Sunday, 21 August 2016

Brecon, town and cathedral

Last week and a short break in Wales. On the Friday we drove over the Brecon Beacons and down into the verdant valley of the Usk - heartland of the old kingdom of Brycheiniog - and the attractive market town of Brecon.  Brecon has always been a place of some importance, standing at the point where the Tallant and the Honddlu join the Usk, which is fordable at this point.  It was a hub on the network of drove roads that led from the pastures of west Wales into England and then in the late 18th/early 19th century the turnpike system. Prosperous too. From the Middle ages there remain the priory (now the cathedral), the castle, St Mary's church and Christ College - originally the Dominican priory of St Nicholas.  We saw all except for the college.
The old town has an intricate, and very satisfying pattern of narrow streets lined with mainly Georgian facades.  At its centre stands the church of St Mary, which possesses a very fine west tower.  Welsh both in its bluntness and the relative smallness of openings; and Somerest in its details.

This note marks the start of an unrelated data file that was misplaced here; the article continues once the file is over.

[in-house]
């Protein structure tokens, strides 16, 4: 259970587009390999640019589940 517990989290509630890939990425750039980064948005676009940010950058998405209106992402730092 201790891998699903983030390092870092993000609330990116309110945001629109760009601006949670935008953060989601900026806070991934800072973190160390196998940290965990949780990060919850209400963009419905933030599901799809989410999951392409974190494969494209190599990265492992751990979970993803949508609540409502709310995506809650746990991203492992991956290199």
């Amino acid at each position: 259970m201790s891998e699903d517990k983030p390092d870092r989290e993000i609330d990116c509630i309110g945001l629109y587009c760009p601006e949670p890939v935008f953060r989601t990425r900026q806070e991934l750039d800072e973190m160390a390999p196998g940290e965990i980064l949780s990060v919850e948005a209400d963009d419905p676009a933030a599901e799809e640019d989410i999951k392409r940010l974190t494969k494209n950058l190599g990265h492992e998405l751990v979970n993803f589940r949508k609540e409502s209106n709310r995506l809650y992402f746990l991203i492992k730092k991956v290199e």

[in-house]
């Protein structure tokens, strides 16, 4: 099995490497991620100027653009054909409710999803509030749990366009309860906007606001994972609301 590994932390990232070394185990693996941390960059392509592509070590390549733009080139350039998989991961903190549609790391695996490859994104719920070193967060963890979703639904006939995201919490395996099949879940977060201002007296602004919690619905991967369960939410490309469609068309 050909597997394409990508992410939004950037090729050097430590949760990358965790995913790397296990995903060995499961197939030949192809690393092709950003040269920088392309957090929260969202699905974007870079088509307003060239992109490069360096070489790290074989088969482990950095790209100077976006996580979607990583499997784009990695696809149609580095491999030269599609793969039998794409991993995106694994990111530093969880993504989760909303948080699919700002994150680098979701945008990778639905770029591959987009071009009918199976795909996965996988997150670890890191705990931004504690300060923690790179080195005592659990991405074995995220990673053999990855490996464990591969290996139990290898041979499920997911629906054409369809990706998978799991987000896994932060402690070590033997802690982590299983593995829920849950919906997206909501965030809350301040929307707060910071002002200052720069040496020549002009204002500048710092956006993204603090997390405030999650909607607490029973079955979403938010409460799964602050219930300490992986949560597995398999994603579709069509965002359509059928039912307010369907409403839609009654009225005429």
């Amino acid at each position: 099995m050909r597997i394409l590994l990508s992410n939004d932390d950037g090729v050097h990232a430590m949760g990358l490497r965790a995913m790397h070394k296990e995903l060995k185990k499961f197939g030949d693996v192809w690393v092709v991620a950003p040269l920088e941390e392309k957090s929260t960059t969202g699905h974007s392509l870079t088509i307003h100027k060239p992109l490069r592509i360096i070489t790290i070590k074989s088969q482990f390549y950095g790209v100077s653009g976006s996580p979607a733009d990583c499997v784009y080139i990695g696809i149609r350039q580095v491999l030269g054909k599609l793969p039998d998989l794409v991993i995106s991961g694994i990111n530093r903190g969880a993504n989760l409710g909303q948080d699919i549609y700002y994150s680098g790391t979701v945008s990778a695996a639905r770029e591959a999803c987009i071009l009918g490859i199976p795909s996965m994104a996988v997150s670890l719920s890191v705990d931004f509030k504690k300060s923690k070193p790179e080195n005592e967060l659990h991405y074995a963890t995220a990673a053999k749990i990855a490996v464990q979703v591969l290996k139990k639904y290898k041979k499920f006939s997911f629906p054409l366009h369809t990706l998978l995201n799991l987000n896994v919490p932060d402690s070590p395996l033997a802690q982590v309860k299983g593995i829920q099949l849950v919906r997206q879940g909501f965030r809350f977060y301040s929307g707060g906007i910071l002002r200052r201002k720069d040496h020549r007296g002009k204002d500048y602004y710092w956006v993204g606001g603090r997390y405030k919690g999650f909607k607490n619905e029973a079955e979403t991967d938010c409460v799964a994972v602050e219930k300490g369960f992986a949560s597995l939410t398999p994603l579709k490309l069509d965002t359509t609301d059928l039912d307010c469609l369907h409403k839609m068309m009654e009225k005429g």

The cathedral stands above and to the north of the town centre.  It is a big-boned structure, rubble built with a squat central tower.  The whole thing could almost be a geological feature, rather than something may by the hand of man.  The interior is spacious, the architecture massive and powerful, seemingly much more ancient than it actually is.  Cavernous almost, particularly in the nave where the walls are stripped of plaster.  In places one gets a sense of the architecture - the arches and windows - having been sculpted out of a great mass of masonry like it was solid rock.
As at Kidwelly and Abergavenny 'the Church of St John the Evangelist beyond the walls' is an Anglo-Norman foundation, (1093, by Bernard de Neufmarche) and built in close proximity to a castle.  A benedictine house, it was under the temporal and spiritual authority of the Abbey at Battle, Sussex. The font, with its powerful, barbaric carving is the earliest recognizable feature.

The transepts and choir are Early English.  The architecture of the nave later still, though it is possible that the rubble walls are much older.  At the Reformation the priory was dissolved, the church became parochial and the priory buildings sold to Sir John Price.  The transepts are full of memorials from that period.  Look out in particular for the amazing number of distinctive floor-slabs.  George Gilbert Scott senior restored the cathedral in the mid 19th century (1860-75) but his touch was light.  His one major visual contribution was the vaulting in the choir.  A stroke of genius.  Further restoration was undertaken by W D Caroe and later by his son Alban both of whom worked in an Arts & Crafts idiom.  In 1923 it became the cathedral church for a new Anglican diocese - Swansea and Brecon.

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